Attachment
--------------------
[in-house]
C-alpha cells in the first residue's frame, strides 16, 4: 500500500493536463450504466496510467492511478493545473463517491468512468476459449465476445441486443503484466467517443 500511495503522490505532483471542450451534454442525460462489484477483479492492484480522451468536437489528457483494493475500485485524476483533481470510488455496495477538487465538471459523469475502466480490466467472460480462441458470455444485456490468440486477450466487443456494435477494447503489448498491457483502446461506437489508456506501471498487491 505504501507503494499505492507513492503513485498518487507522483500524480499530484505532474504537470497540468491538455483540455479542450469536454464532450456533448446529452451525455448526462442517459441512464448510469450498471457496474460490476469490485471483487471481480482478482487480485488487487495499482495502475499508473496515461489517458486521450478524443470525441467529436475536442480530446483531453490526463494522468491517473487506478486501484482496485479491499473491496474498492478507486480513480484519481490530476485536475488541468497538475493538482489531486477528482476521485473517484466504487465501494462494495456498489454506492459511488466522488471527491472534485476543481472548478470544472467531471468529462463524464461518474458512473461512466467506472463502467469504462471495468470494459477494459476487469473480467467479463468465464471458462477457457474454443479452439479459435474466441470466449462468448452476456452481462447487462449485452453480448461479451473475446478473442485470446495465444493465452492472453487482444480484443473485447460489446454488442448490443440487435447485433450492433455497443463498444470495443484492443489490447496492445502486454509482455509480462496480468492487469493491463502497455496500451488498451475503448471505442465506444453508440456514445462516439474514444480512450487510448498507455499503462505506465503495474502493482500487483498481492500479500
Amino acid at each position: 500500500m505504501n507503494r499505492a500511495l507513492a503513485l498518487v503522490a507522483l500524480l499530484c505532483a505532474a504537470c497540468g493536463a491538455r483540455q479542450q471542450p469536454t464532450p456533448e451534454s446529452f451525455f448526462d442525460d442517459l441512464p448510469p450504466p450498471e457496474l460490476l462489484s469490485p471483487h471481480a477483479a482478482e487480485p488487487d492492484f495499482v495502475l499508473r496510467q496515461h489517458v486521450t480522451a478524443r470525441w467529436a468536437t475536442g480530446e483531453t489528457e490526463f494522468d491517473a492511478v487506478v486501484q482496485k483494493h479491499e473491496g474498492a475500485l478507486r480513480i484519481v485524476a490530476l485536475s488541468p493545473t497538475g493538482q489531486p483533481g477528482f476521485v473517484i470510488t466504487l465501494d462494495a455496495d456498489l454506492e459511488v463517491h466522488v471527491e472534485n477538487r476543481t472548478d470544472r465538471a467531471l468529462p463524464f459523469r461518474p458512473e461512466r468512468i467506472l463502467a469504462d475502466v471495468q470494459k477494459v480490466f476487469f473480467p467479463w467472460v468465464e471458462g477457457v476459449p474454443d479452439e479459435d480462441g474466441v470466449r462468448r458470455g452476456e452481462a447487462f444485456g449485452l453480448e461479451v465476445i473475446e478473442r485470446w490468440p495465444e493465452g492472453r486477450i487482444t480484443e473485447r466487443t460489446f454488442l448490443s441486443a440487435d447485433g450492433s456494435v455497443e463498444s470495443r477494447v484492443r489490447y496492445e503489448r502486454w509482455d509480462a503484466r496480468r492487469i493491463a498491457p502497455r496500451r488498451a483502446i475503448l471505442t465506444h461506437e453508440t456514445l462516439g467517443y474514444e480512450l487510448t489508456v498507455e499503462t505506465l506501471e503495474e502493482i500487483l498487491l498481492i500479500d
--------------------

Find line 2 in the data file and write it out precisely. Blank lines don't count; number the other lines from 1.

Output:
C-alpha cells in the first residue's frame, strides 16, 4: 500500500493536463450504466496510467492511478493545473463517491468512468476459449465476445441486443503484466467517443 500511495503522490505532483471542450451534454442525460462489484477483479492492484480522451468536437489528457483494493475500485485524476483533481470510488455496495477538487465538471459523469475502466480490466467472460480462441458470455444485456490468440486477450466487443456494435477494447503489448498491457483502446461506437489508456506501471498487491 505504501507503494499505492507513492503513485498518487507522483500524480499530484505532474504537470497540468491538455483540455479542450469536454464532450456533448446529452451525455448526462442517459441512464448510469450498471457496474460490476469490485471483487471481480482478482487480485488487487495499482495502475499508473496515461489517458486521450478524443470525441467529436475536442480530446483531453490526463494522468491517473487506478486501484482496485479491499473491496474498492478507486480513480484519481490530476485536475488541468497538475493538482489531486477528482476521485473517484466504487465501494462494495456498489454506492459511488466522488471527491472534485476543481472548478470544472467531471468529462463524464461518474458512473461512466467506472463502467469504462471495468470494459477494459476487469473480467467479463468465464471458462477457457474454443479452439479459435474466441470466449462468448452476456452481462447487462449485452453480448461479451473475446478473442485470446495465444493465452492472453487482444480484443473485447460489446454488442448490443440487435447485433450492433455497443463498444470495443484492443489490447496492445502486454509482455509480462496480468492487469493491463502497455496500451488498451475503448471505442465506444453508440456514445462516439474514444480512450487510448498507455499503462505506465503495474502493482500487483498481492500479500